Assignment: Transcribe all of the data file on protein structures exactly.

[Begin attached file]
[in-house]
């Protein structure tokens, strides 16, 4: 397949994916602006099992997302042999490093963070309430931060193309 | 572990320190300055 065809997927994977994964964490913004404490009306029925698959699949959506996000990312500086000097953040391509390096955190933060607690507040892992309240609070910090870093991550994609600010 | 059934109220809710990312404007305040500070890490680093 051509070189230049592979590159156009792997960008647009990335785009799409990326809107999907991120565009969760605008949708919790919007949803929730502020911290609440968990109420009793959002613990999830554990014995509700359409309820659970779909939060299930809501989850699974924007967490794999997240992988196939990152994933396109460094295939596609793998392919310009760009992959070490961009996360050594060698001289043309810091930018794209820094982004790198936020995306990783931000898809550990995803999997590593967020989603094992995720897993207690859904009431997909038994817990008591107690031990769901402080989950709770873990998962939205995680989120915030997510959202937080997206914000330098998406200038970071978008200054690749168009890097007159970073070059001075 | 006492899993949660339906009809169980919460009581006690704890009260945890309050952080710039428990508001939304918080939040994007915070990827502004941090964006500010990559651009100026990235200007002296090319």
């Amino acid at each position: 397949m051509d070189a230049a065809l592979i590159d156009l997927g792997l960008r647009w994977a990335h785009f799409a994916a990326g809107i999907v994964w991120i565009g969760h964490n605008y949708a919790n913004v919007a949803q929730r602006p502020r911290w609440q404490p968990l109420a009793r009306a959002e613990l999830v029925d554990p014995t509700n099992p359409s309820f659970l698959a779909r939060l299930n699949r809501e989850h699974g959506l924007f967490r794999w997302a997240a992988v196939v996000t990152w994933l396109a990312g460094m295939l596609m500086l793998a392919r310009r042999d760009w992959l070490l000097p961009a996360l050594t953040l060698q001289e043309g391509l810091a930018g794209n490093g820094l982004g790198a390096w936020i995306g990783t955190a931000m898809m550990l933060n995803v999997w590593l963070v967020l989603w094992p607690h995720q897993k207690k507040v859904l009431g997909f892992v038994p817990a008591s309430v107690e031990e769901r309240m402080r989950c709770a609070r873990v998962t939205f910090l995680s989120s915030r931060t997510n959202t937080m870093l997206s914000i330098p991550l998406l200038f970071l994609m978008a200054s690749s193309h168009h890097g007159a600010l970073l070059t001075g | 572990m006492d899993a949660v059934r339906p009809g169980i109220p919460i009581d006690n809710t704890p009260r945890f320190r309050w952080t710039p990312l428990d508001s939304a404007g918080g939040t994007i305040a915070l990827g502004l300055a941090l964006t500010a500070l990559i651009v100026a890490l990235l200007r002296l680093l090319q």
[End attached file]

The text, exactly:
[in-house]
């Protein structure tokens, strides 16, 4: 397949994916602006099992997302042999490093963070309430931060193309 | 572990320190300055 065809997927994977994964964490913004404490009306029925698959699949959506996000990312500086000097953040391509390096955190933060607690507040892992309240609070910090870093991550994609600010 | 059934109220809710990312404007305040500070890490680093 051509070189230049592979590159156009792997960008647009990335785009799409990326809107999907991120565009969760605008949708919790919007949803929730502020911290609440968990109420009793959002613990999830554990014995509700359409309820659970779909939060299930809501989850699974924007967490794999997240992988196939990152994933396109460094295939596609793998392919310009760009992959070490961009996360050594060698001289043309810091930018794209820094982004790198936020995306990783931000898809550990995803999997590593967020989603094992995720897993207690859904009431997909038994817990008591107690031990769901402080989950709770873990998962939205995680989120915030997510959202937080997206914000330098998406200038970071978008200054690749168009890097007159970073070059001075 | 006492899993949660339906009809169980919460009581006690704890009260945890309050952080710039428990508001939304918080939040994007915070990827502004941090964006500010990559651009100026990235200007002296090319």
């Amino acid at each position: 397949m051509d070189a230049a065809l592979i590159d156009l997927g792997l960008r647009w994977a990335h785009f799409a994916a990326g809107i999907v994964w991120i565009g969760h964490n605008y949708a919790n913004v919007a949803q929730r602006p502020r911290w609440q404490p968990l109420a009793r009306a959002e613990l999830v029925d554990p014995t509700n099992p359409s309820f659970l698959a779909r939060l299930n699949r809501e989850h699974g959506l924007f967490r794999w997302a997240a992988v196939v996000t990152w994933l396109a990312g460094m295939l596609m500086l793998a392919r310009r042999d760009w992959l070490l000097p961009a996360l050594t953040l060698q001289e043309g391509l810091a930018g794209n490093g820094l982004g790198a390096w936020i995306g990783t955190a931000m898809m550990l933060n995803v999997w590593l963070v967020l989603w094992p607690h995720q897993k207690k507040v859904l009431g997909f892992v038994p817990a008591s309430v107690e031990e769901r309240m402080r989950c709770a609070r873990v998962t939205f910090l995680s989120s915030r931060t997510n959202t937080m870093l997206s914000i330098p991550l998406l200038f970071l994609m978008a200054s690749s193309h168009h890097g007159a600010l970073l070059t001075g | 572990m006492d899993a949660v059934r339906p009809g169980i109220p919460i009581d006690n809710t704890p009260r945890f320190r309050w952080t710039p990312l428990d508001s939304a404007g918080g939040t994007i305040a915070l990827g502004l300055a941090l964006t500010a500070l990559i651009v100026a890490l990235l200007r002296l680093l090319q």